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Hiring overload! Can anyone become a priority banker these days?

Priority, privilege, preferred (we’ll use the former): whatever you call them, these bankers are in high demand and short supply as local and international firms target the rising wealth of Asia’s middle classes. Banks are battling with each other for staff and when that doesn’t work, they sometimes even search outside the financial sector.

“Recruitment is very busy at the moment for these revenue-generating roles. You can’t bring in foreign talent because they won’t know the market and the customers. It has to be local hiring,” says Pan Zaixian, associate director, financial services and legal division, Robert Walters.

Standard Chartered is leading the charge and is currently recruiting 800 to 850 new relationship managers in Asia. “Stand Chart is being aggressive in the market, but it has no choice, that’s the only way to get talent. Citi is also recruiting hard to get new relationship managers for its Citigold service,” says one headhunter who asked not to be named.

Singapore is Asia’s hiring hotbed for priority banking as established locals like DBS and UOB take on expanding international players such as Stand Chart, Citi and ANZ. The domestic banks have built up large client databases, so the people they recruit are often described in the industry as ‘farmers’ instead of ‘hunters’.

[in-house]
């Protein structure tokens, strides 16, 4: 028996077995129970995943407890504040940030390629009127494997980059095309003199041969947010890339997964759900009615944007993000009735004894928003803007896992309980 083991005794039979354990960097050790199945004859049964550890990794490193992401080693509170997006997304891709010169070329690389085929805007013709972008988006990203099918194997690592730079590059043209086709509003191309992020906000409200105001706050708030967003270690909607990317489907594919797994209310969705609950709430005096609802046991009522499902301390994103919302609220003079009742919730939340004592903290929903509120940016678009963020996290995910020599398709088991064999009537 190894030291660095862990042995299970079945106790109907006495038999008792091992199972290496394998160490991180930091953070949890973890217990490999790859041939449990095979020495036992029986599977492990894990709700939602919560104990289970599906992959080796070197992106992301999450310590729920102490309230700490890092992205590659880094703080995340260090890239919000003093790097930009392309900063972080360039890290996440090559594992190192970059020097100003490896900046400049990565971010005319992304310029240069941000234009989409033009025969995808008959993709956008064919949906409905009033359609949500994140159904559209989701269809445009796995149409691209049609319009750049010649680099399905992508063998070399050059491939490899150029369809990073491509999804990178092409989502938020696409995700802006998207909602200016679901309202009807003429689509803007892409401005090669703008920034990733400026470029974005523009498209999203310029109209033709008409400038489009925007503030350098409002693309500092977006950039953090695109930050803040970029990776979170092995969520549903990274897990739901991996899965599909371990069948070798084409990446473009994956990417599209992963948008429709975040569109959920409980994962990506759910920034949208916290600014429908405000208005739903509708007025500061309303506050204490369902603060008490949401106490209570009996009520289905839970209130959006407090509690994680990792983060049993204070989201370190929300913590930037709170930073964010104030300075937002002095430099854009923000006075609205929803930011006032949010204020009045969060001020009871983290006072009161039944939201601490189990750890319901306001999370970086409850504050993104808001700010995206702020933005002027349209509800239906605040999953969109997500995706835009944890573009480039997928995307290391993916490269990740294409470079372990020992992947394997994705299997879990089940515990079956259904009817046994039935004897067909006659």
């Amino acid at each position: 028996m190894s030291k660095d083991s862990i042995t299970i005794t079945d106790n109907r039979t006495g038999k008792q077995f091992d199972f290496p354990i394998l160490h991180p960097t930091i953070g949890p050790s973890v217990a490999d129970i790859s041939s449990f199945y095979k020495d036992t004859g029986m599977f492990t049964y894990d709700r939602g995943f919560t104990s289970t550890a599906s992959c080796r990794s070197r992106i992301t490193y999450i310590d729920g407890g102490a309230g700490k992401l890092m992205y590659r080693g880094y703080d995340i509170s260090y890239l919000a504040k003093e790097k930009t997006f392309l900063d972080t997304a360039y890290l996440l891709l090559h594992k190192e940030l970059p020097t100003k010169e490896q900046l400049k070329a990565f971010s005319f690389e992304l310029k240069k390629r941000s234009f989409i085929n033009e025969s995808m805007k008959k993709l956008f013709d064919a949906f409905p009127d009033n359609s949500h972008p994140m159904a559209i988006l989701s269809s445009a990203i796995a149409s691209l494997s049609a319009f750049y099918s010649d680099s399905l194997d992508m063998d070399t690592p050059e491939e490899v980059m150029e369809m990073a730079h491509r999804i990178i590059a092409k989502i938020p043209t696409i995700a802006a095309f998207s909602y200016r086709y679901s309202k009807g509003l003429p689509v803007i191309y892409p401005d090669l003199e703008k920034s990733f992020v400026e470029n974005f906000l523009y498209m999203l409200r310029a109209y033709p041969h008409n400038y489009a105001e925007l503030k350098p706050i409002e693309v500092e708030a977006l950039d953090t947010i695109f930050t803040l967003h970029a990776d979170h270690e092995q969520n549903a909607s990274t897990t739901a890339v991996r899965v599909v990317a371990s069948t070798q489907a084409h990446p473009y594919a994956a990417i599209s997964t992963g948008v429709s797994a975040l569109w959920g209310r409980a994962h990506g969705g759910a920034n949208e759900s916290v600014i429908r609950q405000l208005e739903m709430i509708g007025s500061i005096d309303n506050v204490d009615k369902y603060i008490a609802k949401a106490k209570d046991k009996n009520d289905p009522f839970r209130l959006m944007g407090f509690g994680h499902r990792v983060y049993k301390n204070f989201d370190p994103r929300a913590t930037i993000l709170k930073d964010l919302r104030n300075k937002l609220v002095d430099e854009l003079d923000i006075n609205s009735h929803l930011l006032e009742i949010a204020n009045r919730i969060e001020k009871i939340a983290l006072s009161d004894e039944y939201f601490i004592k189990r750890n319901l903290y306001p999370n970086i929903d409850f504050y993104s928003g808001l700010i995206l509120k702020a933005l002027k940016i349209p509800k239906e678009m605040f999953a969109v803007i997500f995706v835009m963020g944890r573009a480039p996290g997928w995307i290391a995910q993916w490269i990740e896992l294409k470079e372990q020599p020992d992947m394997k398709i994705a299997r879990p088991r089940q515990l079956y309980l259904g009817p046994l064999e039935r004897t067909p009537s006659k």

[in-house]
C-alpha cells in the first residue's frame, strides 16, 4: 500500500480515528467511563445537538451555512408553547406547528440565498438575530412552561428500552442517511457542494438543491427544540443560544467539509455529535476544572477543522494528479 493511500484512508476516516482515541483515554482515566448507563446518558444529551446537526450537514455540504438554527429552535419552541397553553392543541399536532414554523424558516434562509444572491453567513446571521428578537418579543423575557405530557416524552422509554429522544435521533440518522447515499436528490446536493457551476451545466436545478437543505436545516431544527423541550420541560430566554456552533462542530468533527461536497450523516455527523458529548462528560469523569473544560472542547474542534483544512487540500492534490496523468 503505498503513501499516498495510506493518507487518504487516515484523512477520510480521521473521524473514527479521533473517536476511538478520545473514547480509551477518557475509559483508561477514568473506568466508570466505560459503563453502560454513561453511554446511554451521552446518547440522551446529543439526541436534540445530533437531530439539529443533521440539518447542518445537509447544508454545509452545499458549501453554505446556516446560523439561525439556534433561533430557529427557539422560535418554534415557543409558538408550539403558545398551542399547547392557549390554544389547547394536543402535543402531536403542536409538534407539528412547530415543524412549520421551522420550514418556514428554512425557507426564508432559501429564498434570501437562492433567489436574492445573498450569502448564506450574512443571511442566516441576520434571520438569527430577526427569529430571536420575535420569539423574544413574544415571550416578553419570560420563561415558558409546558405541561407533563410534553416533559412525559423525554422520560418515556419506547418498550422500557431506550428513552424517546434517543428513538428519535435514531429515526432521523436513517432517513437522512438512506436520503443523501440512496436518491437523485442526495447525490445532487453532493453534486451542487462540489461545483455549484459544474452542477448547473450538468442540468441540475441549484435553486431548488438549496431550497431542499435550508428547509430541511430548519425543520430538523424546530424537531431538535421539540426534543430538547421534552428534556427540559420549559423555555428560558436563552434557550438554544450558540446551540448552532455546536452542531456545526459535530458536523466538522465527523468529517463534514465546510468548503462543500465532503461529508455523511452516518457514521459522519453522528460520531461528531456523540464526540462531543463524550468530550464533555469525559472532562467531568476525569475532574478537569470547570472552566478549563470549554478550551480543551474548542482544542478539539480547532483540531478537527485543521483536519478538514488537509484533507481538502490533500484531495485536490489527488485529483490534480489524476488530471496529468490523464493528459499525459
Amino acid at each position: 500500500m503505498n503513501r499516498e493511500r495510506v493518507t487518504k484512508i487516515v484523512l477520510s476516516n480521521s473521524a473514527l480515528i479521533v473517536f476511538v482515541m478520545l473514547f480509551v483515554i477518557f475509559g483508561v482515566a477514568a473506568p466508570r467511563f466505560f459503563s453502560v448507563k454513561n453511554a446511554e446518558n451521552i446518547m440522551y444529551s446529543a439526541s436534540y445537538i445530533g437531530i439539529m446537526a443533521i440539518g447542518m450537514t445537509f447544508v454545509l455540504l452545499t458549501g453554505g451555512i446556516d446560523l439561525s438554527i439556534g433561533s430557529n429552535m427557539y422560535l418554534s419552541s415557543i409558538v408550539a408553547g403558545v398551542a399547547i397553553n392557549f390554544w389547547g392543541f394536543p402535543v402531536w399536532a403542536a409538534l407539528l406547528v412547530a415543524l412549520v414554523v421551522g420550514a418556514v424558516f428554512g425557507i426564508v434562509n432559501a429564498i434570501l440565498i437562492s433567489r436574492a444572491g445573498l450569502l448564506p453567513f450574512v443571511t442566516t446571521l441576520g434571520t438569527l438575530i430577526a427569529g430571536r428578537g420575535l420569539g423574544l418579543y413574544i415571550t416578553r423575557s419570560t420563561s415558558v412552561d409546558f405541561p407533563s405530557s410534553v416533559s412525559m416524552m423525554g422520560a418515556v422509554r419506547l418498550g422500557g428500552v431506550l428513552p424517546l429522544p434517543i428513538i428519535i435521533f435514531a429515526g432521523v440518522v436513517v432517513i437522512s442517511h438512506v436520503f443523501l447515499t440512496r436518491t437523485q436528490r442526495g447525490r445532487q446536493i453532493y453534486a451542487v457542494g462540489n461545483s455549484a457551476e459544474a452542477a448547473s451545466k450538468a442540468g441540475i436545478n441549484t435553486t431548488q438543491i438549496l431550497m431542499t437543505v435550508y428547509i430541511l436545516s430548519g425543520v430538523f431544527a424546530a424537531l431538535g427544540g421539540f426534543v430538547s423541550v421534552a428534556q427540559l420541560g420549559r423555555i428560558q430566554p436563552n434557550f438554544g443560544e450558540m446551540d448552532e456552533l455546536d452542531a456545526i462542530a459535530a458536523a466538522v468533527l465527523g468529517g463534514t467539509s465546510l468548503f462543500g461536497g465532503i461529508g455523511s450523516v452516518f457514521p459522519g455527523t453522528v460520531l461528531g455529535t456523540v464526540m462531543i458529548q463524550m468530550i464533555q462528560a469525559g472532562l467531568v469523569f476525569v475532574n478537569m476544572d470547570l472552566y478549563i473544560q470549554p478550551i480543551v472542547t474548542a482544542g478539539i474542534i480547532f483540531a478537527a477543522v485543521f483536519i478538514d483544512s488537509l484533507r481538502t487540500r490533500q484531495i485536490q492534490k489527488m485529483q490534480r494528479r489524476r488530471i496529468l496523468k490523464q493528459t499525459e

“Those foreign banks which are newer to the market need hunters to build up market share and they will pay them high commissions. But candidates who move sometimes find it tough to meet targets in their new, more commission-based environment,” says Pan.

Because recruitment is rising so rapidly, some banks will consider mid-career professionals from other industries, and then provide them with product training, says the anonymous headhunter.

“But this depends on how opened mined the hiring manager is. Sales skills are usually required, but I know of a teacher once being recruited. This can be risky. Often things don’t work out and the firm then needs to backfill,” she adds.

Priority bankers in Singapore usually earn monthly base salaries of between about S$4k and S$8k, although they can potentially double that with commission. Banks have different definitions of priority customers, but typically they have assets to invest of about US$150k.

Priority banking no longer provides a platform into private banking where client wealth is much higher. “There’s a steady turnover in priority banking because it’s so sales driven,” adds Pan.

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Comments (2)

  1. y b a priority banker u can b a private banker la?

  2. Dont “overkill” the service “priority banking”, as many customers had “suffered” from the stress of “imcompetency” “falsely” recommended bankers in trying hard to solicit investment from their customers.

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